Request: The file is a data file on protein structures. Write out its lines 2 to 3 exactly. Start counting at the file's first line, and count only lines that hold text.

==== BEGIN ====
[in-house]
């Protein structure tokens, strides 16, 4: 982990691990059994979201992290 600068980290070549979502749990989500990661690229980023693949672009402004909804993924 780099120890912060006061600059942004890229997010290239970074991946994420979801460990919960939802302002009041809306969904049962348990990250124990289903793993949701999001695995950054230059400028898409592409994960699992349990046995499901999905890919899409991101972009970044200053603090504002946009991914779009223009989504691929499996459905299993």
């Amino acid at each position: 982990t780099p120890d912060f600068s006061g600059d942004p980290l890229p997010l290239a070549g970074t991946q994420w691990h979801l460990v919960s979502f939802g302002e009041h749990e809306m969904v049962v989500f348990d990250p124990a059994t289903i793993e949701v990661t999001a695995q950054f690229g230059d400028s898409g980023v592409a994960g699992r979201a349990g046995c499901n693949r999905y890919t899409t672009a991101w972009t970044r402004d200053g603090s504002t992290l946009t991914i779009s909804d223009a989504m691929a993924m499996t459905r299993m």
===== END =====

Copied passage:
């Protein structure tokens, strides 16, 4: 982990691990059994979201992290 600068980290070549979502749990989500990661690229980023693949672009402004909804993924 780099120890912060006061600059942004890229997010290239970074991946994420979801460990919960939802302002009041809306969904049962348990990250124990289903793993949701999001695995950054230059400028898409592409994960699992349990046995499901999905890919899409991101972009970044200053603090504002946009991914779009223009989504691929499996459905299993």
């Amino acid at each position: 982990t780099p120890d912060f600068s006061g600059d942004p980290l890229p997010l290239a070549g970074t991946q994420w691990h979801l460990v919960s979502f939802g302002e009041h749990e809306m969904v049962v989500f348990d990250p124990a059994t289903i793993e949701v990661t999001a695995q950054f690229g230059d400028s898409g980023v592409a994960g699992r979201a349990g046995c499901n693949r999905y890919t899409t672009a991101w972009t970044r402004d200053g603090s504002t992290l946009t991914i779009s909804d223009a989504m691929a993924m499996t459905r299993m």